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Research shows that singing may improve speech understanding in noise for children with hearing loss.

Research shows that singing and musical instrument play may benefit hearing-impaired children. Singing and musical instrument playing have been associated with improved auditory skills in normal-hearing children. Now a group of researchers at the University of Helsinki and University College London have found that the auditory skills of hearing-impaired children are connected to the amount of singing and music in their everyday lives. They looked specifically at hearing-impaired children who have cochlear implants and compared groups who sing and play musical instruments informally to those who do not regularly sing or play musical instruments. They found that the singing group of children demonstrated better speech in noise perception than the non-singing group. Speech in noise perception is the ability to understand speech or sentences in noisy environments (say a classroom or cafeteria). Hearing well in noisy environments is difficult for many with hearing issues. improved performance in noise is a critical component ofm hearing well. This suggests that singing and musical instrument playing has the potential to enhance the perception of speech in noise in children with cochlear implants.1.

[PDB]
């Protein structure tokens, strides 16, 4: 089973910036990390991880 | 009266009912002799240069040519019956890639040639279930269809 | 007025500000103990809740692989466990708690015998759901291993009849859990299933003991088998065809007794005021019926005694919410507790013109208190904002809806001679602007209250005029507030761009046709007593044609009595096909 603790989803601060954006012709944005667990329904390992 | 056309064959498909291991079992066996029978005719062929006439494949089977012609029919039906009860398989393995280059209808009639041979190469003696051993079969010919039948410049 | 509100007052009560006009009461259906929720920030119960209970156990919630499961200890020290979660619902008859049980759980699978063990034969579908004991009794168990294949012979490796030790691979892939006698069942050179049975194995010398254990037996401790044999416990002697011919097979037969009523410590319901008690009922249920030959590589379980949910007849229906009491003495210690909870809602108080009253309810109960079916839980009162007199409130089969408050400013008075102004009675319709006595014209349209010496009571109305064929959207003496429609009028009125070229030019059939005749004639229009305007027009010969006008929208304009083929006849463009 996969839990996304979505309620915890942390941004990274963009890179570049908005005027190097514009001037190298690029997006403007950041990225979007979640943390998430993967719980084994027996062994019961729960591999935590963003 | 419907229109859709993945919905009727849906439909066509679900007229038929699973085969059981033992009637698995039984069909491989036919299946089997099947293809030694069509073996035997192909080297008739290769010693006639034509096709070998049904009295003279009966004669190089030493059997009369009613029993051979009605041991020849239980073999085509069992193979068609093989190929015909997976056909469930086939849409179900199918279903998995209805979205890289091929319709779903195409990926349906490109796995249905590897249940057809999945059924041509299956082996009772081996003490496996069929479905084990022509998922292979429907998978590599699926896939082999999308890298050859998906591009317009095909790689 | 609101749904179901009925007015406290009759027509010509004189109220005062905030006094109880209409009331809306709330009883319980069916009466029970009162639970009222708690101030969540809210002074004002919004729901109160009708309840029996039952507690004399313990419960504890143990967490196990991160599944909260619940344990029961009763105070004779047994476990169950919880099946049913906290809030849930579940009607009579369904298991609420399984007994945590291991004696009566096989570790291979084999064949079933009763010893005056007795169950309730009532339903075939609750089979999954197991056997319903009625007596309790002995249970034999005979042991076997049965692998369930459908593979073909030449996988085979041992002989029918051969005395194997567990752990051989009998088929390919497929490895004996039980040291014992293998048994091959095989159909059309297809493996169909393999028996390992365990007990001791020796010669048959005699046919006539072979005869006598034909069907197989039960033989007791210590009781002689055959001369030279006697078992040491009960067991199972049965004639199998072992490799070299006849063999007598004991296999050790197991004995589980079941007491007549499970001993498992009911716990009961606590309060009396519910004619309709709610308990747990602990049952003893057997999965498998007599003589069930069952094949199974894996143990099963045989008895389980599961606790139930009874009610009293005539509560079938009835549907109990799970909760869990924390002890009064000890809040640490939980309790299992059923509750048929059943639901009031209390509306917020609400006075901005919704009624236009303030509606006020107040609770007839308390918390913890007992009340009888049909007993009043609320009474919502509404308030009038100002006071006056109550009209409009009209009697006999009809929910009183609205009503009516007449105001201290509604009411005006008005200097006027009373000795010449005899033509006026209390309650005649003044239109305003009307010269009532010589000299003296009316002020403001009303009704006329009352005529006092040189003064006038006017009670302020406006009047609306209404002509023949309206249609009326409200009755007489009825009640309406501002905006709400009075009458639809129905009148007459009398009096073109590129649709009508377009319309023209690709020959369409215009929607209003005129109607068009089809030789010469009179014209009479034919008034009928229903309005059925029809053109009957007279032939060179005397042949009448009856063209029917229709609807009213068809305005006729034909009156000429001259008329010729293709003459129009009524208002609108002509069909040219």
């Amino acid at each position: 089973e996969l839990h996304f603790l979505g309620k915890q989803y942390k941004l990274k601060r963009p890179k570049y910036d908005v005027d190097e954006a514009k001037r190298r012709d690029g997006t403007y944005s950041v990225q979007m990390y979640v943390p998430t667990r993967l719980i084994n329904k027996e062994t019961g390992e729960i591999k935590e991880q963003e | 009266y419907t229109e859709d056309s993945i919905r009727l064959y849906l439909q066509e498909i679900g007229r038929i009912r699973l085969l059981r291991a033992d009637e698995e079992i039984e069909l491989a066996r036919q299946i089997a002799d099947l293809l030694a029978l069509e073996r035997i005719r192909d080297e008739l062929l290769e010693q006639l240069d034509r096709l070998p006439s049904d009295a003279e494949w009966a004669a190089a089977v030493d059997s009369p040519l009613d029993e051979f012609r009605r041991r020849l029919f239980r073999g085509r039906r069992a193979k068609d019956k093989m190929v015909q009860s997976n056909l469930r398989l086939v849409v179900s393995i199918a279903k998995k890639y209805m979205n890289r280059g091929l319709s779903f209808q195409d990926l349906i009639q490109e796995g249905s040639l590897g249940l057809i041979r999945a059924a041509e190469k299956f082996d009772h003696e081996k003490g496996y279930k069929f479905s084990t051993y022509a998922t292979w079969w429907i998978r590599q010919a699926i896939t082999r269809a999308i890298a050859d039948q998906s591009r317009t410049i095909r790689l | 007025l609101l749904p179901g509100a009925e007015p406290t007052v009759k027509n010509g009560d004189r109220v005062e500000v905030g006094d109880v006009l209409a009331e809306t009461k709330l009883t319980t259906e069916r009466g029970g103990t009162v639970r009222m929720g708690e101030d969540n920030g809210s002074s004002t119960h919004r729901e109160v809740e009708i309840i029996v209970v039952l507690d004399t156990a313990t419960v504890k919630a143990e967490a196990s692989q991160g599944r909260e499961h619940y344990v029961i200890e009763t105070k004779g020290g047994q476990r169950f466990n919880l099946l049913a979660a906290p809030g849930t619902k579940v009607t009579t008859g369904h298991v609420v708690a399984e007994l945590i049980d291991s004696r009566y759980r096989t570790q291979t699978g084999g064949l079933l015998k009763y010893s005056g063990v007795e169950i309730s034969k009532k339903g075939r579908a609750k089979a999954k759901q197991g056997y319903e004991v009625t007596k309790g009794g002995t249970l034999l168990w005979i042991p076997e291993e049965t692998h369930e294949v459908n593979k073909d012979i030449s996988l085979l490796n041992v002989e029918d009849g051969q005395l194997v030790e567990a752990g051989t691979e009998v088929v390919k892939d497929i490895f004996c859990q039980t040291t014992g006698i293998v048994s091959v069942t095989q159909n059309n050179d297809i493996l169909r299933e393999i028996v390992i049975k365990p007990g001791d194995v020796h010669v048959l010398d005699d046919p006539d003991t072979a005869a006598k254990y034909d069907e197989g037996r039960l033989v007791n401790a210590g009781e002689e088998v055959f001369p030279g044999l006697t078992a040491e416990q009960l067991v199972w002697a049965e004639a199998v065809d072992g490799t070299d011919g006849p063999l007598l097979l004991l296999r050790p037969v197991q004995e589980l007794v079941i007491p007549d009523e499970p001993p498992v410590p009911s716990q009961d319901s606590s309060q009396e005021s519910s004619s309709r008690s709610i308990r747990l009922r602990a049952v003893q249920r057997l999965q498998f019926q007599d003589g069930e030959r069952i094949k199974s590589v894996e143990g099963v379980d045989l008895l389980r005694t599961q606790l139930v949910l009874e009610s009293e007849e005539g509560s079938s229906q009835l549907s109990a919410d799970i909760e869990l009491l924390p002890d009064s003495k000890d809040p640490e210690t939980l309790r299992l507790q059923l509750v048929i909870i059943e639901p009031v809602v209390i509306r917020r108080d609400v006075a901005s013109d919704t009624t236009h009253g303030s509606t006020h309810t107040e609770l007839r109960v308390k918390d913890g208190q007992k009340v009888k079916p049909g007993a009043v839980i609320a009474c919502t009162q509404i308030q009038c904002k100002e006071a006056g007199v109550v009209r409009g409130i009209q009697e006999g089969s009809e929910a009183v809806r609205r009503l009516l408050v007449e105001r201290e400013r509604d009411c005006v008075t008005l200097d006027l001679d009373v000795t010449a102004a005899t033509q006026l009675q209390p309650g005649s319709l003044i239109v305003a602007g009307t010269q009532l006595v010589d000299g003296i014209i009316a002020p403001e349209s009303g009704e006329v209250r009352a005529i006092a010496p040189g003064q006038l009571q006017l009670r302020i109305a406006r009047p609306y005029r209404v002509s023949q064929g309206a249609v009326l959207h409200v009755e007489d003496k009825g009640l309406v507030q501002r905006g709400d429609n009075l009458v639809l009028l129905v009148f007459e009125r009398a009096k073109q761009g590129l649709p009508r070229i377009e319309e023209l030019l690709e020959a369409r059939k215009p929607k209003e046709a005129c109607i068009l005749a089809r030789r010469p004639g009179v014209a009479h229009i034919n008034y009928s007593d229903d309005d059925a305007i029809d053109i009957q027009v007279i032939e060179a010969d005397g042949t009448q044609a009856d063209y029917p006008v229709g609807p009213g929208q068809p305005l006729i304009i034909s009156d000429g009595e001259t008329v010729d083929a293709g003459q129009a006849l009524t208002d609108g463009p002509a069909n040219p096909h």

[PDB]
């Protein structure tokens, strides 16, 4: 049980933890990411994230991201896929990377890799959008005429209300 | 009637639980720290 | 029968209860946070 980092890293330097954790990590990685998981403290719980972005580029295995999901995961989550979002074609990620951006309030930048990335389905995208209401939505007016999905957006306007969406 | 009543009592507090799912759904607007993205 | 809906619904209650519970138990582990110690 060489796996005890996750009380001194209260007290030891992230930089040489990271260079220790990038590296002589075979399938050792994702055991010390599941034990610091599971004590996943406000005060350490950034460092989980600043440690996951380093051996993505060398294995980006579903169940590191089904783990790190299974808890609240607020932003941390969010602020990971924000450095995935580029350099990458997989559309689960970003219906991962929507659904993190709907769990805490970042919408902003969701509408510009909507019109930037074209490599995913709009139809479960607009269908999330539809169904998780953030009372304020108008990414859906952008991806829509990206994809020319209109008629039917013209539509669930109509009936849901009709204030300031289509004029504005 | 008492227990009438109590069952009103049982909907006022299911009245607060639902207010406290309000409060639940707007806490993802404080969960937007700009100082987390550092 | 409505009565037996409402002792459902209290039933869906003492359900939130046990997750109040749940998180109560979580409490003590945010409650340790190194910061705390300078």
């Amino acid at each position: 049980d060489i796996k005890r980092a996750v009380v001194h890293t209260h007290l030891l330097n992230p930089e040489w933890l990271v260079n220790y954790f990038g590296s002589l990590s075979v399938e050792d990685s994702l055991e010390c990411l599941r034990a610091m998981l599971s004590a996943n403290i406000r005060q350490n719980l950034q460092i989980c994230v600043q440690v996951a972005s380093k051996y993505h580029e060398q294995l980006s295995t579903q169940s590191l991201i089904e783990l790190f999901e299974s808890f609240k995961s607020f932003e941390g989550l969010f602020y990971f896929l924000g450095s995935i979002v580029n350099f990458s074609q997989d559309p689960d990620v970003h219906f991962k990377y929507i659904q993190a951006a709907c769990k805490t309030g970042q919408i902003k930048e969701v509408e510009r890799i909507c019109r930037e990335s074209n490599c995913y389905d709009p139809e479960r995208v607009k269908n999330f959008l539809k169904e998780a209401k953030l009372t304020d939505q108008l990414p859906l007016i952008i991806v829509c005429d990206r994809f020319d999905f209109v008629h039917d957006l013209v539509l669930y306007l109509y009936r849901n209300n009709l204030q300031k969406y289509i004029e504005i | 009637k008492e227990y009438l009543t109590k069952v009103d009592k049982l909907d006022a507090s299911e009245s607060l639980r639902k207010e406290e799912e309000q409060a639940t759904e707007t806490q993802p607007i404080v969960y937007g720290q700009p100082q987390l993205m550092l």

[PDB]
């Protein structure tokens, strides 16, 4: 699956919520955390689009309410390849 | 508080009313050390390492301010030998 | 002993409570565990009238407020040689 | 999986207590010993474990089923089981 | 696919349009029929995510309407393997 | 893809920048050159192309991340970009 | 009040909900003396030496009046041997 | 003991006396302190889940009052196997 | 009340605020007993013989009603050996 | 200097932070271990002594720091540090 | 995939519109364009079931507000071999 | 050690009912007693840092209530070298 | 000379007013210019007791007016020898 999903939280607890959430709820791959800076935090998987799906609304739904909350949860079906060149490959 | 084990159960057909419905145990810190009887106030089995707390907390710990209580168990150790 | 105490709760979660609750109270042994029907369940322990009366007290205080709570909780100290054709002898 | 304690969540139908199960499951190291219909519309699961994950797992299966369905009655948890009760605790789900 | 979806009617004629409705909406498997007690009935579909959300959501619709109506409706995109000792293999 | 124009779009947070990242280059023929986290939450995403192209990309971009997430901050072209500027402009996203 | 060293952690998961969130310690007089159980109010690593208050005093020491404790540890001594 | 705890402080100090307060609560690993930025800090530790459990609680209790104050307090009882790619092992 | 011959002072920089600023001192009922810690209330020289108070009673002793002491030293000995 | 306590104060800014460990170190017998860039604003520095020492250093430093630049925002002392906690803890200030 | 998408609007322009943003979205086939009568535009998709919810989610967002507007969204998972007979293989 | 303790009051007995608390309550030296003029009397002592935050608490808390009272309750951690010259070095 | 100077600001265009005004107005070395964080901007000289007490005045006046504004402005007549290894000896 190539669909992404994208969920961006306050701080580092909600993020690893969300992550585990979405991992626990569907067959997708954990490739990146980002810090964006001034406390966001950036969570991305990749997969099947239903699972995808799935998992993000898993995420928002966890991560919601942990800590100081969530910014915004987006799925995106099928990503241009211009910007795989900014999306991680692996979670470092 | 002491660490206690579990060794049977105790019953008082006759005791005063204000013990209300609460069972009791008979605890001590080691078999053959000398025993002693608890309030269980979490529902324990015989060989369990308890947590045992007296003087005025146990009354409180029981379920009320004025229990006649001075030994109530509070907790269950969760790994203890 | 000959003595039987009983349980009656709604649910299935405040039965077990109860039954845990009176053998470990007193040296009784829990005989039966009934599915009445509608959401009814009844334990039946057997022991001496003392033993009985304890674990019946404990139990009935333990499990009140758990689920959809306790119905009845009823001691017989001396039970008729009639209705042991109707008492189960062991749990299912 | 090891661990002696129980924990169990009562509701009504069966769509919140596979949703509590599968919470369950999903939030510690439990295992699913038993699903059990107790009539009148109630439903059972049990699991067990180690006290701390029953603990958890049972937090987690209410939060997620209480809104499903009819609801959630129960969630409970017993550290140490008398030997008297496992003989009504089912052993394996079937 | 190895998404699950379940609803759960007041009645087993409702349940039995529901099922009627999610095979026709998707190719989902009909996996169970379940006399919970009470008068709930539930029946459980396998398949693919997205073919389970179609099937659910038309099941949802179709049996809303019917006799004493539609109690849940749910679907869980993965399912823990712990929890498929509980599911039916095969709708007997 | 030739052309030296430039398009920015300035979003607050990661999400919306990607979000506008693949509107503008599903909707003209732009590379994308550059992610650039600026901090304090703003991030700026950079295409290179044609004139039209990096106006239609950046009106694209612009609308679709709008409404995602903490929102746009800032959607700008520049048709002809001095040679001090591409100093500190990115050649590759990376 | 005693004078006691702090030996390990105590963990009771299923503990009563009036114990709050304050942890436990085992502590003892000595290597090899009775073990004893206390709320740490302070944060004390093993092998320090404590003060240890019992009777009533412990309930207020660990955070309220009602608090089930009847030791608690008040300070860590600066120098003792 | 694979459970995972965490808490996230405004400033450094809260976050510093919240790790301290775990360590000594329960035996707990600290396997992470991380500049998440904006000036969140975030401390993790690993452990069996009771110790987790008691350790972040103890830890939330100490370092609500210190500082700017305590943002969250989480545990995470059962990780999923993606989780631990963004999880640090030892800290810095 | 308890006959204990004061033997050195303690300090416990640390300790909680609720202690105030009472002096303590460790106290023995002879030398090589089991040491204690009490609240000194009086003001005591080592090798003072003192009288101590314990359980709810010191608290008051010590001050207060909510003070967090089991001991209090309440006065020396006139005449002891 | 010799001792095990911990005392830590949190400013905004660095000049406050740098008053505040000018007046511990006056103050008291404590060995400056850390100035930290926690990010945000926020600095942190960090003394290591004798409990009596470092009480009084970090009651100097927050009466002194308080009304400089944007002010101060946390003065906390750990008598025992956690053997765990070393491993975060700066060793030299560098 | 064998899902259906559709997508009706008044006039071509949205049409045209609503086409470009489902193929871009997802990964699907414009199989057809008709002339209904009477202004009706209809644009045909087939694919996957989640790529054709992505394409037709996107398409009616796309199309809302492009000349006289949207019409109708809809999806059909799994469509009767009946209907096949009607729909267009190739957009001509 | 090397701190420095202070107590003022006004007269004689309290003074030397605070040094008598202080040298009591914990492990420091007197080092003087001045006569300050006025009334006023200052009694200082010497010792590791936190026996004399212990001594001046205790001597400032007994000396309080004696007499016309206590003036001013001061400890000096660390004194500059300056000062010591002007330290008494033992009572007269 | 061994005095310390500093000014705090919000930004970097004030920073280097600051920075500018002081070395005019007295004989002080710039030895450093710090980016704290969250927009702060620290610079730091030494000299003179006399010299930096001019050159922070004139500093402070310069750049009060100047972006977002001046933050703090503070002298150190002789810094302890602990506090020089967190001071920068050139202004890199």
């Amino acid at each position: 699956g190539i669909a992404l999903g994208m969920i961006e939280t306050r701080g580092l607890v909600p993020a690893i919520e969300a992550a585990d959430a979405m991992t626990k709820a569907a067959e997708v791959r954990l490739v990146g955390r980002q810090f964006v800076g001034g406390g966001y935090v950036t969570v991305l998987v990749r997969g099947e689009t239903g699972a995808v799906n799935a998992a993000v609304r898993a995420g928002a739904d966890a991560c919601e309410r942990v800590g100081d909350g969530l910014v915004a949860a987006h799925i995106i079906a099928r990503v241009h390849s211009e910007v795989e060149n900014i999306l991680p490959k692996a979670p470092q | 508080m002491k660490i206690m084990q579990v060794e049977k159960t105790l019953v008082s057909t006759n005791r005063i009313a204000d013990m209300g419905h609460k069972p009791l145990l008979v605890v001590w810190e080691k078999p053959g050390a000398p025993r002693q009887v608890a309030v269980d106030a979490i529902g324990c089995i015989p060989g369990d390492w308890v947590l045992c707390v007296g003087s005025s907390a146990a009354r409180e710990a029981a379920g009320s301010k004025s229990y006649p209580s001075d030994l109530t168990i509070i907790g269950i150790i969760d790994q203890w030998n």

This is a good reminder that helping children learn the valuable skill of hearing well in noisy environments can be as easy as singing nursery rhymes with them. Both playing musical instruments and singing may improve speech understanding in noise for children.

  1. Ritva Torppa, Andrew Faulkner, Teija Kujala, Minna Huotilainen, Jari Lipsanen Developmental Links Between Speech Perception in Noise, Singing, and Cortical Processing of Music in Children with Cochlear Implants Music Perception: An Interdisciplinary Journal, Vol. 36 No. 2, December 2018; (pp. 156-174) DOI: 1525/mp.2018.36.2.156